Tuesday, October 28, 2008

Video of me catching a GT

A great day fishing out of Pacific Harbour, Fiji

The forecast for Saturday was beautiful. Plans made and gear readied, time to fish. We leave after eight and decide to make a straight run instead of trolling to the fishing grounds that we want to try today. This of course burns a lot of fuel but saves about two hours.
We get to the bottom end of a reef system called Frigates.
It is a very popular surfing spot for locals and tourists alike.

We set out three lines looking for GT’s or mackerels. Trolling right along the reef edge. This method has a great payoff potential but a very high risk of snags.
Not to worry as we did not get a bite.
As we round the top end of Frigates we decide to try a bit of popper fishing. Rosie’s cousin Paul has not done a lot of poppering and is keen on trying it.
After a fair bit of casting practice, that is what I call it when you get no bites, we decide to move.
The sea is flat and the sun is out, there is no wind and no birds in sight. Sounds like a nice day for a picnic on the water but not for fishing.
Bottom fishing with bait is the consensus. First find the bait then find the spot to fish.
Luckily Paul knows a spot that usually holds bait. Within 10 minutes we have bait and are looking for a spot to drop anchor and fish.
Soon we are baiting hooks and dropping to the bottom.
Now this is where everything changes. Rosie can’t stand it, bait fish are breaking the surface right on the edge of the reef. About as far away as a person can cast. She ties a large popper on and fires a long distance cast using a 30lb set up. One pop, two pop, three pops and the surface explodes. The unmistakable scream of braid being taken at will from a reel along with shouts of excitement was all it took to end the bait fishing. The fight is tough but fair and soon a nice Bluefin Trevally is in the net.
Now the rest of us are trying to get our rigs changed from bottom fishing to popper fishing and Rosie is out there with another cast and another huge explosion. This second Trevally is a Bigeye and manages to break the tip of her fishing rod which is actually my rod because hers was blown apart by a very large GT a few months back. Rosie still manages to boat it and by the look on her face has reached nirvana.
This spot is totally turned on. We can see the Bluefin school swimming along the reef and they are all in the 4-7kg range.
Before any one else is out there popping Rosie has landed another three big Bluefin. By this time the rest of us have gotten sorted out and Paul is now casting a popper at the reef as well as myself. Before long there is a massive explosion and my popper disappears in a churning mass of foam. As my line pulls tight and my drag comes to life I feel the unmistakable rush of adrenalin and a giant smile on my face. This fight is different to the rest, it is deep with very hard repeated runs. Big head shakes and a fair bit longer. When we finally see color the beast lets us know it is a Giant Trevally. Pound for pound one of the hardest fighting fishes in the sea.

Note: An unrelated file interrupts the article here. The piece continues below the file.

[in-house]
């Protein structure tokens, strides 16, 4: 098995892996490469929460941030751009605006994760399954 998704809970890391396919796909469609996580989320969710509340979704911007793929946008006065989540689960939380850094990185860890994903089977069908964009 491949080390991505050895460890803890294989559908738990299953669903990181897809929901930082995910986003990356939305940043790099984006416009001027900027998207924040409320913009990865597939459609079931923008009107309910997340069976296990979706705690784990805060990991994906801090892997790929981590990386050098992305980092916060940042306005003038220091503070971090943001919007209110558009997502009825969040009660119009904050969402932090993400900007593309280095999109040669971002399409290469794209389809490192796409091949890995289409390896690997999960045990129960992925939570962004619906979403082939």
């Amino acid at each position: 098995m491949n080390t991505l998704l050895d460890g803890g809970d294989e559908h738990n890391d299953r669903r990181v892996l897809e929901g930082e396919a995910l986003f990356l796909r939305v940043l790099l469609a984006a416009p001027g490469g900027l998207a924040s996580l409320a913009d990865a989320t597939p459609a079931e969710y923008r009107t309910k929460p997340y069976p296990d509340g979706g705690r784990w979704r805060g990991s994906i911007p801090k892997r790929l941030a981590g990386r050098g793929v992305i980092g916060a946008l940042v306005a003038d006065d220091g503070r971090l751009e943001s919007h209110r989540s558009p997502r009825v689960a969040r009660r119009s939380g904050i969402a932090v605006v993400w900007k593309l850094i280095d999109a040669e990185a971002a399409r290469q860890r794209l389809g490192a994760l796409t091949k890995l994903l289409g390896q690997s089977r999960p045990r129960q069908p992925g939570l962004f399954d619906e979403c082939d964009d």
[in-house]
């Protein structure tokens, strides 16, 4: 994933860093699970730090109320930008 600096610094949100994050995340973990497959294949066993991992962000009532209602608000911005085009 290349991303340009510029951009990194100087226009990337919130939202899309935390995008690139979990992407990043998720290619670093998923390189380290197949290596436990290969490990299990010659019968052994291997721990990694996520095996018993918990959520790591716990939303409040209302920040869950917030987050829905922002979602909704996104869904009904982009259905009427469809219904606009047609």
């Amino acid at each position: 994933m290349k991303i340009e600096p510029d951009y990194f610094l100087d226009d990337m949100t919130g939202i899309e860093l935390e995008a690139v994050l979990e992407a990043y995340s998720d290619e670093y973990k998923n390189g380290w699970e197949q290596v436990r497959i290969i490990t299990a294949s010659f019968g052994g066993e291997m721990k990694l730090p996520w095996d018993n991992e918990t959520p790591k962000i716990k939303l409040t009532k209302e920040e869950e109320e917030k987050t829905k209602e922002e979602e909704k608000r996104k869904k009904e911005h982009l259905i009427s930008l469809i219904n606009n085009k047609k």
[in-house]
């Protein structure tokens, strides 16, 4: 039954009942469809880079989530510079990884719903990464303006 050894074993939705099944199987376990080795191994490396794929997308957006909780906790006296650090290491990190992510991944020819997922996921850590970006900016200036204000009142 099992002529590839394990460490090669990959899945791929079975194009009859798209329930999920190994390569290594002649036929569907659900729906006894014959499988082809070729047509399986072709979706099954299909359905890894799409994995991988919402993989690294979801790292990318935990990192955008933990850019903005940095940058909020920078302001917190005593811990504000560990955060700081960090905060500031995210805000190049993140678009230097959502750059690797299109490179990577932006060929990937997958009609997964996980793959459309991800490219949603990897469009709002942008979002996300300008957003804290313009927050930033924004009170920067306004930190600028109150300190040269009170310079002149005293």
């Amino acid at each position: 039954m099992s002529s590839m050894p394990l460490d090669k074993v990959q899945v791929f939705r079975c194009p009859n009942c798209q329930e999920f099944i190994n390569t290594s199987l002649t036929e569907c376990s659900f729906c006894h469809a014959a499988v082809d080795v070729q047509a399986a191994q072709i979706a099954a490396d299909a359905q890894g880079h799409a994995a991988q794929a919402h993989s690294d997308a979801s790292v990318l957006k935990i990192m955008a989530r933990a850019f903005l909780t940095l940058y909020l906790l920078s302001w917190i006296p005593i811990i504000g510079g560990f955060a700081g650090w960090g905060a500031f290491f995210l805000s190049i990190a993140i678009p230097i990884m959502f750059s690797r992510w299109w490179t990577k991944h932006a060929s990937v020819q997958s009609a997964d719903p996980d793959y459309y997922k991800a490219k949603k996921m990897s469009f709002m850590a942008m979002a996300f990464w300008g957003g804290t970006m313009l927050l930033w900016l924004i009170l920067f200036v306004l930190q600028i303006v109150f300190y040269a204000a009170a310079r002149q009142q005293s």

This fight is followed immediately by an explosion on the end of Paul’s line and the unmistakable shout of, “I’m on!” This is Paul’s first big fish while popping and it lives up to the reputation. He is over the top with the largest Bluefin of the day. Next up to catch a big on was Natasha, Paul’s wife. Being a first timer this was going to be a challenge. Once she is hooked up and with a bit of coaching and a few breath holding moments a nice Bluefin is netted and has its picture taken. There is still one person left to catch a fish, Rosie’s brother Paul, we call him Baba. After a bit of casting he is hooked up and the fight is on. during the entire fishing frenzy we had been seeing a few sharks but we were not being harassed to much. This time would be different. As soon as we see color on his fish we notice another color right on it tail. It looks as though this shark means business. I am at the back of the boat with the net and start telling Paul to reel as fast as he can. As the shark starts to gain on the Trevally I start to slap the water with the net. This buys us enough time to boat another nice fish and Paul is over the top.A bit more fishing and it is time to head back. With non stop chatter about a great day fishing and when to go again, we arrive at the jetty just before dark safe and sound.